TU Delft and NS study the impact of the coronavirus crisis on travel behaviour
On 24 April 2020, TU Delft and NS started a large-scale study of the impact of the coronavirus crisis on people’s travel behaviour. As from today, some 100,000 NS passengers will be approached to take part. The intelligent lockdown has caused the number of train passengers to drop to some 7% of the normal number over the past few weeks. When day-to-day life gradually resumes, more and more people will start using public transport again. As a result of the coronavirus measures, trains can only carry 20 to 25% of the number of passengers they usually transport, so we need to know more about the wishes and travel intentions of passengers.
TU Delft researcher Danique Ton and her colleagues from the Smart Public Transport Lab and the Active Modes Lab are working on this project. “It’s great to see that we can use our scientific methods to gain insight into possible changes in people’s travel behaviour. We can use the knowledge we acquire to help NS and the public transport sector as a whole to change their practices in line with the ‘new normal’.”
Tjalling Smit, member of the Board of Directors of NS: “NS is ensuring that the Netherlands is accessible, even in the current difficult circumstances. The coronavirus measures mean that we can carry fewer passengers than normal. We want to assure our passengers that there is enough room for them to make essential journeys safely. In addition, it is essential that we give priority to key workers, such as healthcare professionals. This is why we are now exploring measures that we would not usually consider under normal circumstances. We think that this is a responsible way to proceed. The results of this study will form an important starting point in this respect.”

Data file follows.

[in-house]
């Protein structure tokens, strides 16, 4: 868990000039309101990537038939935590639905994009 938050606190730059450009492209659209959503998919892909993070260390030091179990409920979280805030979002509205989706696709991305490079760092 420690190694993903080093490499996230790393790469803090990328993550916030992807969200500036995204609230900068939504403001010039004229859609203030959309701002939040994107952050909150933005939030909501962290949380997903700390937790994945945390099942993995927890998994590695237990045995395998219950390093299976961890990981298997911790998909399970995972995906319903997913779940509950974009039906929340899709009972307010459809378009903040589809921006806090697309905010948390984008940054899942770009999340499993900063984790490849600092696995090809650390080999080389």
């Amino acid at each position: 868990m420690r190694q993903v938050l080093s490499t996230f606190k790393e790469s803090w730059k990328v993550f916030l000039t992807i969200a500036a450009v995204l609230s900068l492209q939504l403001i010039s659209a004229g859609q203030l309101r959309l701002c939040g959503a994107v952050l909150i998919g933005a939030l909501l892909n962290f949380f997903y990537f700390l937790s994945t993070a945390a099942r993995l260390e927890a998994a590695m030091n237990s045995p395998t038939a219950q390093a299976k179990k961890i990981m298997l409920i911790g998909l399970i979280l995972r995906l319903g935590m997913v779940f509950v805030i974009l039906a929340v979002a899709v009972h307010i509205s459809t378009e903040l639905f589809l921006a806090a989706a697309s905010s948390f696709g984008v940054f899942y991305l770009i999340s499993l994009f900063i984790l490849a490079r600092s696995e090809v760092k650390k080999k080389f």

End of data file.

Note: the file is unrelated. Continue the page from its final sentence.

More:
Head of the research Mark van Hagen from NS: “To understand the long and short-term impact of the coronavirus crisis, passengers will be asked questions at various times during the forthcoming period. We want to study the effects on their travel behaviour, and ask whether they intend to continue working from home or stagger their journeys. We will also study specific measures designed to ensure social distancing while travelling by train, such as making a reservation in advance. TU Delft will use the information for academic publications, so that it can be shared with a wider public.”